-Almonds and walnuts - fresh fall crop only, if this is the best deal. But I usually find a better source. Stock up and keep in the freezer.

And maybe a slice of their wood oven pizza margherita, if I've otherwise been eating well.

Costco, which I go to whenever I run out of pet food-

Big bag of frozen organic berries

Cat and dog food

-Kirkland brand of canned salmon - packed like tuna. No ick. 6 cans for under $10. I don't really like canned salmon except for making salmon cakes, but this is nice in a 'club' salad in place of ham or bacon which I never buy. I ate these club salads with romaine or spinach and a boiled egg, dressed with balsamic vinegar and olive oil all summer long.

-A good jarred pasta sauce which they seem to have discontinued lately...

-Parmesan, romano, feta cheese. Because you can keep them for ever while you use small amounts. And just a little bit of strong flavorful cheeses adds lots of flavor.

-I'd get a big bag of frozen salmon fillets here, but I don't have the freezer space. And all their shrimp is farmed so I don't get that there.

Mexican Supermarket (about once a week):

Best source for all kinds of non-organic produce, onions, garlic, sweet potatoes, plantains, bananas, kiwi, avocados, chiles, cilantro, lemons/limes. Mexican tatumi squash aka calabacita which is like zucchini but much better and cheaper.

-Some Mexican cheeses that I use sparingly. Most cheese can be kept in the freezer, btw.

-Hibiscus flowers for tea

-Canned Jack Mackerel - best price other than Walmart which is no where near me. I mostly feed it to my cats, but I eat quite a bit of it. Tastes pretty much like Tuna but a better source of omega 3. Inexpensive, Low mercury, sustainable fish, etc. Cheaper than sardines, salmon.

-Canned Keta Salmon - almost as inexpensive as the mackerel. and they are small whole fish, not a can of ick, like most canned salmon. I use it to make salmon patties.

-Bulk mint (yerba buena) and camomile teas.

-Goya frozen fruit pulp for smoothies and such (black berry and mango!)

-Mexican/ethnic herbs, spices and dried chiles.

-Seafood -

-Mexican cheeses/dairy like Cotija which is a stongly flavored, dry crumbly cheese. It keeps for ever without molding because it's dry. Because it's flavorful you only use a little bit. Freezes well. Tastes somewhere between feta and romano. Queso Fresco is like feta but milder. Crema is a fermented product, pretty much the same thing as French creme Fraiche, but cheaper.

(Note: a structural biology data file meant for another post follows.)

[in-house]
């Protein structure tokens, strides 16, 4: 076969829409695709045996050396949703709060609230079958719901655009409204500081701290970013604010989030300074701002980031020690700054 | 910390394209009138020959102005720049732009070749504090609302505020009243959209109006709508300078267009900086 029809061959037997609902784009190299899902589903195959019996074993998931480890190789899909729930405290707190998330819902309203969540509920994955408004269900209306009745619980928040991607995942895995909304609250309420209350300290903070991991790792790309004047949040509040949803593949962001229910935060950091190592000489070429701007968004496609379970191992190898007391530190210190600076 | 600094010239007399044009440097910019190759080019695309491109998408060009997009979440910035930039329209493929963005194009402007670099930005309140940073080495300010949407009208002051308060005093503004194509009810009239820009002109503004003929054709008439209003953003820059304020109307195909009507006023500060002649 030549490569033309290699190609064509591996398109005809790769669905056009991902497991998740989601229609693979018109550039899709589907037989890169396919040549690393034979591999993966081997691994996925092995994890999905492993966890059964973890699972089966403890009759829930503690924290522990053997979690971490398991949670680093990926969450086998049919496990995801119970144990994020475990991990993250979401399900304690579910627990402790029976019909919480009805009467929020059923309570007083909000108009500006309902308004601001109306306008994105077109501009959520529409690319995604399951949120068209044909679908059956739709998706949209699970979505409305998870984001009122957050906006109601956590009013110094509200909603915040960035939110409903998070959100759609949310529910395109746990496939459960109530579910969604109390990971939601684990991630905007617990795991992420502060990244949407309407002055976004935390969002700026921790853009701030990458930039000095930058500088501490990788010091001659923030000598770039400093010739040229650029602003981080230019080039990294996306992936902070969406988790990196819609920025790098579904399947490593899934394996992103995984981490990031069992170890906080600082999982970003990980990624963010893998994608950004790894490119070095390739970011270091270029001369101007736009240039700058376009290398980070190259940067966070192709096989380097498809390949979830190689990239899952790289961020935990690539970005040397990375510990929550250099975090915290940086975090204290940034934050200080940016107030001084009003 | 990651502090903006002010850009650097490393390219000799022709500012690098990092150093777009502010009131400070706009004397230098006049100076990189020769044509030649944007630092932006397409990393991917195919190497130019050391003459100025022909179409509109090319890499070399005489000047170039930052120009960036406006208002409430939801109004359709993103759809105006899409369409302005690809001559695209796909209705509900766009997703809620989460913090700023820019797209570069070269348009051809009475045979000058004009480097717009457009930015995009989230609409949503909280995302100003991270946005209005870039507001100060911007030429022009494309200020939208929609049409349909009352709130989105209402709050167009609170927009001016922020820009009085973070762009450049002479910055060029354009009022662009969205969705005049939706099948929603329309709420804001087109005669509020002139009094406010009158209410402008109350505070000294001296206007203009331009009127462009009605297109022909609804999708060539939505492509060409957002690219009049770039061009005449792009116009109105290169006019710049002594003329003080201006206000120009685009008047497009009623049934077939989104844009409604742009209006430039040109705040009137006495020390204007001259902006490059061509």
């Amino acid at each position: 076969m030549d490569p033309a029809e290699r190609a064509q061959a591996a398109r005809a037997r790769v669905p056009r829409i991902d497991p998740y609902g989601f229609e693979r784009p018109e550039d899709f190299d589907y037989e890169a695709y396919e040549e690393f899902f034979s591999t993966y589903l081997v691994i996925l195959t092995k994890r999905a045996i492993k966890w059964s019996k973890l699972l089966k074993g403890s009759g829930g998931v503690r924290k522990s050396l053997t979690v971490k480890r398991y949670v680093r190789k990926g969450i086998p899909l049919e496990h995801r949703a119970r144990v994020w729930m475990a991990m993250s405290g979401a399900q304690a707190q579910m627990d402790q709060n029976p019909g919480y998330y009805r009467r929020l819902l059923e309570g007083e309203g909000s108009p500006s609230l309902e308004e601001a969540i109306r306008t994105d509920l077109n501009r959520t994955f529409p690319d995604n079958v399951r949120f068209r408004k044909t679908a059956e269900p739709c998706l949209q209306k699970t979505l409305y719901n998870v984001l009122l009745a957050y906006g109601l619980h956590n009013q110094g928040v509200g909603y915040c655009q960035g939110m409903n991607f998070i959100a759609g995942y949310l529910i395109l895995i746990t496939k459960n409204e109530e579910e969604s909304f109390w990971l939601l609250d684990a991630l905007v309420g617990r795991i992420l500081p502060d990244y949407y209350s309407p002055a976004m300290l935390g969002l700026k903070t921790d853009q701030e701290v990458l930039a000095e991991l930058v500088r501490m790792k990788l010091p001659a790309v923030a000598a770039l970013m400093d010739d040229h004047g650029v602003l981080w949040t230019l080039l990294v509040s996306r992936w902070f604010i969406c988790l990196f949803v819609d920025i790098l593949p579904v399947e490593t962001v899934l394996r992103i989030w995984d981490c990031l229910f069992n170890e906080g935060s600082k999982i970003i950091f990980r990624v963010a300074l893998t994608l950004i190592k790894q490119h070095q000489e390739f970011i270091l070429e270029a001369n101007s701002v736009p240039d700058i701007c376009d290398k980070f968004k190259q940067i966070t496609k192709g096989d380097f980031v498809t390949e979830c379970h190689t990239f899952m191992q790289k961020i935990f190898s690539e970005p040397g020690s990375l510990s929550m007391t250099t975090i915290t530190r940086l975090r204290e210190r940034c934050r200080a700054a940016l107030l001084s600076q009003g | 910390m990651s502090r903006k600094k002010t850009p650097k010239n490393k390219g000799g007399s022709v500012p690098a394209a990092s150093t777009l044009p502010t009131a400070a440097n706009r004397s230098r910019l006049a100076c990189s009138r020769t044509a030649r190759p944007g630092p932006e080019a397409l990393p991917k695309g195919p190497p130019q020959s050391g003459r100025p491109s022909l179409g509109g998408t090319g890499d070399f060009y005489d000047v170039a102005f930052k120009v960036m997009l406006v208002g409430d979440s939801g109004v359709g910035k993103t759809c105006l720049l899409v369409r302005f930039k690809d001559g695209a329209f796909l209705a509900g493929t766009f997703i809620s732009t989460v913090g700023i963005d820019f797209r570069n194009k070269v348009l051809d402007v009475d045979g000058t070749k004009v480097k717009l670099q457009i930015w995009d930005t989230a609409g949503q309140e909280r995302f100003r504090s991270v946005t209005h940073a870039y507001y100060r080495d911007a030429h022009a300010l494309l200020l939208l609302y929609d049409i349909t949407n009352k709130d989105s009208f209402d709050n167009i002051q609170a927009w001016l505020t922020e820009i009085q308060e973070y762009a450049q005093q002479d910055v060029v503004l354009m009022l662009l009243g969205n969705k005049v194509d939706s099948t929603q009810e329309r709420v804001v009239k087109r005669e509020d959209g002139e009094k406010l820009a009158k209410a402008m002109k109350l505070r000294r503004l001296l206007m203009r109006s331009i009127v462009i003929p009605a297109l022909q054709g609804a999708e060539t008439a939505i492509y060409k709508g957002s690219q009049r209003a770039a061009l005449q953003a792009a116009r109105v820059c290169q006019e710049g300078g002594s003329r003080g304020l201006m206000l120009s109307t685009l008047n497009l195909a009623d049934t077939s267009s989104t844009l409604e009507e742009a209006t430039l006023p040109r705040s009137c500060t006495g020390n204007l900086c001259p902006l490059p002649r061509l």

Asian supermarket: (rare visit)

Organic mushrooms of all kinds from California

Dried shitake mushrooms from Japan or other country I perceive as trustworthy.

Lemon grass, but I put the last stalks I bought into a pot and they grew. So don't need to buy it.

Powdered coconut milk. If they have the brand without any additives. I use it like a non-dairy creamer in my cocoa. They also have coconut cream in small packets that you are meant to dilute with water to make milk. Cheaper than a can of coconut milk and good to keep on hand for cooking.

I've considered buy fresh or frozen whole mackerel or sardines, but usually chicken out. I haven't gotten the hang of whole fish yet and am sticking with the trout I can buy by the pound in my supermarket when it's on sale.

Regular supermarket or where ever I find a good deal (sometimes once a week)

-Organic lemons - for when I'm going to use the zest or whole lemon and I didn't get them from my sister's tree.

-Celestial seasonings tea - I use their Sleepytime and one other flavored green tea I really like

-Hershey's Special Dark cocoa - blend of dutch processed which dissolves and tastes better, and natural cocoa which has more antioxidants.

-Ghirradelli's Bittersweet Chocolate chips - best tasting and low sugar dark chocolate.

-Organic greens, apples and berries if they are a good deal and when not in the farmer's market and I can't pick my own as in the case of blackberries which are weeds everywhere. Look for the small apples in the bag. Usually the cheapest and you want small apples. Just make sure that they aren't starting to spoil, something that seems to happen a lot in these bags.